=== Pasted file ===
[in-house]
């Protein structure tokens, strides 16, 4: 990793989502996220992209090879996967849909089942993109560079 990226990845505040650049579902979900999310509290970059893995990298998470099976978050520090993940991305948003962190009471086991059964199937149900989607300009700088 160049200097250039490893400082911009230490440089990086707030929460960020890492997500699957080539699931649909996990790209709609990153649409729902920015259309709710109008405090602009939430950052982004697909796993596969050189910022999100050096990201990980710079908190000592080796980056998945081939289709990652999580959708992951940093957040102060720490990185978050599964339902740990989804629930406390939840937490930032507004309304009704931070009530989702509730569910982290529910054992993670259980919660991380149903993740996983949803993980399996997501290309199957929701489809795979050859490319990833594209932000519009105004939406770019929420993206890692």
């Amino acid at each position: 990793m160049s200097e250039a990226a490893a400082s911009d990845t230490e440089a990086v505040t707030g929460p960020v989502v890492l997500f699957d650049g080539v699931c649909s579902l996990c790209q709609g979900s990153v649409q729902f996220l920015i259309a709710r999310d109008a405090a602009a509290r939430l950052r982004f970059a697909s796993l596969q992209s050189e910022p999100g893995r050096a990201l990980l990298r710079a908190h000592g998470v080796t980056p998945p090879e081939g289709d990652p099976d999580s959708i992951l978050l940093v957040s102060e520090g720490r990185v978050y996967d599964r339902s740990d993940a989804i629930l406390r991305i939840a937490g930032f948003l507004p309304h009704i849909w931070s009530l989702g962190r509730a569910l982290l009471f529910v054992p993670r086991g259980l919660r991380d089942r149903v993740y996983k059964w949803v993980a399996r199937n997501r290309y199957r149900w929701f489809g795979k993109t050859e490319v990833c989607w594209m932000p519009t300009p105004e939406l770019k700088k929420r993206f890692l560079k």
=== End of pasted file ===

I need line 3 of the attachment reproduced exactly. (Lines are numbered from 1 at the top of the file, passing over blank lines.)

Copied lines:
């Amino acid at each position: 990793m160049s200097e250039a990226a490893a400082s911009d990845t230490e440089a990086v505040t707030g929460p960020v989502v890492l997500f699957d650049g080539v699931c649909s579902l996990c790209q709609g979900s990153v649409q729902f996220l920015i259309a709710r999310d109008a405090a602009a509290r939430l950052r982004f970059a697909s796993l596969q992209s050189e910022p999100g893995r050096a990201l990980l990298r710079a908190h000592g998470v080796t980056p998945p090879e081939g289709d990652p099976d999580s959708i992951l978050l940093v957040s102060e520090g720490r990185v978050y996967d599964r339902s740990d993940a989804i629930l406390r991305i939840a937490g930032f948003l507004p309304h009704i849909w931070s009530l989702g962190r509730a569910l982290l009471f529910v054992p993670r086991g259980l919660r991380d089942r149903v993740y996983k059964w949803v993980a399996r199937n997501r290309y199957r149900w929701f489809g795979k993109t050859e490319v990833c989607w594209m932000p519009t300009p105004e939406l770019k700088k929420r993206f890692l560079k």